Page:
Alcan and Interest Deductibility
Subsidizing the transfer of jobs abroad
Monday, June 4, 2007
Byline: Erin Weir
Source: Special to the Sun
At a time when Kitimat and many other Canadian communities are losing manufacturing jobs, why would the federal government continue subsidizing the transfer of such jobs abroad?
In the last federal budget, Finance Minister Jim Flaherty pledged to stop corporations from deducting interest on debt used to finance foreign affiliates from their Canadian taxes.
Ottawa should have kept this budget promise. Along with the provinces, it needs to develop economic strategies that maximize public returns from natural resources and create good jobs.
In the wake of Alcoa’s bid to take over Alcan, Flaherty has narrowed his budget measure to apply only to interest already deducted abroad and delayed its implementation for five years. In other words, corporations will generally be allowed to deduct foreign-affiliate interest costs in Canada even though they generally do not pay Canadian tax on their foreign-affiliate income.
Alcan is a Montreal-based multinational that processes aluminum in Kitimat and in Quebec. Bauxite, the basic raw material, is cheap to transport, but refining it into aluminum requires huge amounts of electricity. Therefore, Alcan mines bauxite in countries with rich deposits, but refines it in jurisdictions with cheap and plentiful electricity.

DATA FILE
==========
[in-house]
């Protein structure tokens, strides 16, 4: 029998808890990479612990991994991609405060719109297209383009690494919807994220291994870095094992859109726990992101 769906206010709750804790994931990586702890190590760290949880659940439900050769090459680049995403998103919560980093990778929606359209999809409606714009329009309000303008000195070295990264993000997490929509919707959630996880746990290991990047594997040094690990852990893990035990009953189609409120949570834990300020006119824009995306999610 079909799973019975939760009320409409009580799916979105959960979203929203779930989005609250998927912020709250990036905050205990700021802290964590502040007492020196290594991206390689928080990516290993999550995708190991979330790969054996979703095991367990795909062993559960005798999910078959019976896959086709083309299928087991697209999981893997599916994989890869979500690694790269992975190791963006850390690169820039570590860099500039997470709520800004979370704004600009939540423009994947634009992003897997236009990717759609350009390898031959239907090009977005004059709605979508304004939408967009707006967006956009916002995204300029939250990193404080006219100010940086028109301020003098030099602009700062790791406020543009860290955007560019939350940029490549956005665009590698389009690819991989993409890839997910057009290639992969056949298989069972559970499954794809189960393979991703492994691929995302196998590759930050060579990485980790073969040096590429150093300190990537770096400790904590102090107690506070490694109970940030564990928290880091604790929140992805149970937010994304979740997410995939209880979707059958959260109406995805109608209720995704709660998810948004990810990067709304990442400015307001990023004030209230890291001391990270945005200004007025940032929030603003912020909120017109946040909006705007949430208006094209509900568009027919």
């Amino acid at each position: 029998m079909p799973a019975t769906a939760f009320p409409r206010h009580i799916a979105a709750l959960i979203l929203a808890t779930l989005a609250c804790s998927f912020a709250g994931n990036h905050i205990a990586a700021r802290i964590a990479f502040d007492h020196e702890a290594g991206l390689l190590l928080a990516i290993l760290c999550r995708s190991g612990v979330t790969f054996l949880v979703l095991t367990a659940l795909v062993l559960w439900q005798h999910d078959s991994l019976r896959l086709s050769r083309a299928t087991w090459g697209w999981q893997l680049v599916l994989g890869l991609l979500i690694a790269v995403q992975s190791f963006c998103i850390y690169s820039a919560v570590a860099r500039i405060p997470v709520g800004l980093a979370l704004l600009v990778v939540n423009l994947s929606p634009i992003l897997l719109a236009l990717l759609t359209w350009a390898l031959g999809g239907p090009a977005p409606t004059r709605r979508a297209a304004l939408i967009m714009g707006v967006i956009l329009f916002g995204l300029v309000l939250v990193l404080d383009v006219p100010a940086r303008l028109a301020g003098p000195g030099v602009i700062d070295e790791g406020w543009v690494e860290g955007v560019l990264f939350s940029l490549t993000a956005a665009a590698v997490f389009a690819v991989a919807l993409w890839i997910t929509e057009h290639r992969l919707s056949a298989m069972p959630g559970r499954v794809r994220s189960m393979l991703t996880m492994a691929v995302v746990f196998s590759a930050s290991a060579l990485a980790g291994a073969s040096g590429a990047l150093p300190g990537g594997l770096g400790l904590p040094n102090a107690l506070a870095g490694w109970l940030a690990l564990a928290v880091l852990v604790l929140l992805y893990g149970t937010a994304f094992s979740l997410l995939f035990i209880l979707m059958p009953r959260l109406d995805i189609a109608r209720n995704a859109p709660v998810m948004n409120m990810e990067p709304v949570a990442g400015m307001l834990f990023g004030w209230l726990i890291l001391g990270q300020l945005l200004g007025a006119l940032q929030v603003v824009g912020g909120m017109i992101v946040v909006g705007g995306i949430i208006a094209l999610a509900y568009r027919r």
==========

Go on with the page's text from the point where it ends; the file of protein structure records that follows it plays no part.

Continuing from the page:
Dick Evans, Alcan’s CEO, had tried for months to merge with Alcoa, a Pittsburgh-based competitor. After talks broke down, and anticipating that Alcoa would consequently try to buy Alcan, Evans said in late April that the end of foreign-affiliate interest-deductibility made Alcan vulnerable to takeovers from countries that allow such deductions.
What he and other Canadian business leaders consistently neglect to mention is that many of these countries — including the U.S., Japan and Britain — tax the foreign-affiliate income of their corporations. Since Alcan does not pay Canadian tax on its foreign income, why should it deduct foreign financing costs in Canada?
Evans initially emphasized that bauxite mines abroad sustain aluminum processing in Canada. Then, on May 1, he announced that Alcan would invest in a huge new aluminum-processing facility in Saudi Arabia, which generates cheap electricity from its abundant natural gas. While this announcement was quickly overshadowed by Alcoa’s takeover bid, it proves that there is no global bauxite shortage and contradicts the notion that Alcan’s foreign investment aims to mine bauxite for processing in Canada.
Alcan processes aluminum in B.C. and Quebec not because the federal government provided tax incentives for foreign investment, but because these provinces provide cheap hydroelectricity. The company is reducing employment in Kitimat because it is more profitable to resell the electricity than to make aluminum with it.
If the province sold the electricity at market prices, the people of B.C. would receive the revenues. When Alcan resells the electricity, British Columbians receive neither the jobs nor the revenues. Although the B.C. Supreme Court recently ruled that this practice is legal, it is poor provincial policy.
By contrast, Saudi Arabia is collecting large public returns on its oil exports and using its natural gas to promote aluminum processing and other economic diversification. Canada should implement a similar economic strategy.
Erin Weir is an economist with the Canadian Labour Congress